There is a shortage of more than 200,000 housing units every year. Even with growing disposable incomes, Kenyans still find it difficult to buy homes using the mortgages currently in the market, which are usually short-term and expensive. In 2016, for the first time in five years, the number of mortgages in the country declined by 1.5 per cent from 24,458 to 24,085 attributed to less issuance of housing loans by banks, which tightened their underwriting standards following the implementation of the Banking Amendment Act 2015. The law capped lending rates at 4 percentage points above the Central Bank’s benchmark rate. A study by the Government showed that only 7 per cent of Kenyans living in rural areas can afford a house worth Sh1.7 million while in towns only 40 per cent can buy the least expensive built property.


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How fraudsters connive with top State officers to evict land owners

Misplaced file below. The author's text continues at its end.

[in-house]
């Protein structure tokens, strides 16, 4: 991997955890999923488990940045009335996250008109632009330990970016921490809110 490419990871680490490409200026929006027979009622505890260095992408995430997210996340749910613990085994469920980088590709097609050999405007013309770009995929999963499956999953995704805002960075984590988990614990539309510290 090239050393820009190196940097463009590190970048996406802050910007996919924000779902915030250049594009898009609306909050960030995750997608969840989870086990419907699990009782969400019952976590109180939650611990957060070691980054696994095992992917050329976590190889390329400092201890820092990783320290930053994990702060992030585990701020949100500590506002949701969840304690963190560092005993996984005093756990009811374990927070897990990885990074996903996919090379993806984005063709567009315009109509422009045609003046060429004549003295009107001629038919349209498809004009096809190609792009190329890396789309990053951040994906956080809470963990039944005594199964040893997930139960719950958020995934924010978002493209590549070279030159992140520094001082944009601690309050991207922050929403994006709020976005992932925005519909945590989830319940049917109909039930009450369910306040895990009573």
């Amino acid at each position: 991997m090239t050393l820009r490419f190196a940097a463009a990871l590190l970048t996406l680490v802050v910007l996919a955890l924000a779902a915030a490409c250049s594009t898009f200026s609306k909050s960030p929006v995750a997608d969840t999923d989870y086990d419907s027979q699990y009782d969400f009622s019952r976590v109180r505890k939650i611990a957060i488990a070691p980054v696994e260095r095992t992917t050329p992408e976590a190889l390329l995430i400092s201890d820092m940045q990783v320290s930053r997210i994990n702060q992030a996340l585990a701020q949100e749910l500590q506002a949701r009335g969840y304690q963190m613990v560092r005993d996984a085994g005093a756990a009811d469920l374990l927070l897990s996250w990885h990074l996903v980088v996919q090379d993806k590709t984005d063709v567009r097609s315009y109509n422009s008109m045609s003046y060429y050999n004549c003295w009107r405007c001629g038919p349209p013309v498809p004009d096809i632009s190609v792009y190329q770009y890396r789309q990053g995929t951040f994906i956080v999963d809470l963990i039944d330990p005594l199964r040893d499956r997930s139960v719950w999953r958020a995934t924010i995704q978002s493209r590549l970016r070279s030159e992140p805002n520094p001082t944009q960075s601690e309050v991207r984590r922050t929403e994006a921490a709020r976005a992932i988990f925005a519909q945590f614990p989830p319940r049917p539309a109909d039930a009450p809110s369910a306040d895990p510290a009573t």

A cabal of land-hungry, well-connected and informed individuals continues to hold dozens of families and individuals at ransom through well-orchestrated schemes to dispossess them off of their property.

By colluding with employees at the Ministry of Lands, the Directorate of Criminal Intelligence, the Office of the Director of Public Prosecutions and the police, this group forcefully takes over private land through a mixture of forgeries, coercion and if all fails threats of death and death itself.

The courts have in the past demonstrated the impunity with which these individuals — top politicians, known businessmen and women and regime wheeler dealers — close ranks to fleece or forcefully take over land from helpless individuals and families.

Read more …..

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We’re ready for the TRID rules!

At 5 p.m. EST June 17, the Consumer Financial Protection Bureau issued a statement that the effective date for the TILA-RESPA Integrated Disclosure (TRID) rules would be pushed back to Oct. 1, 2015.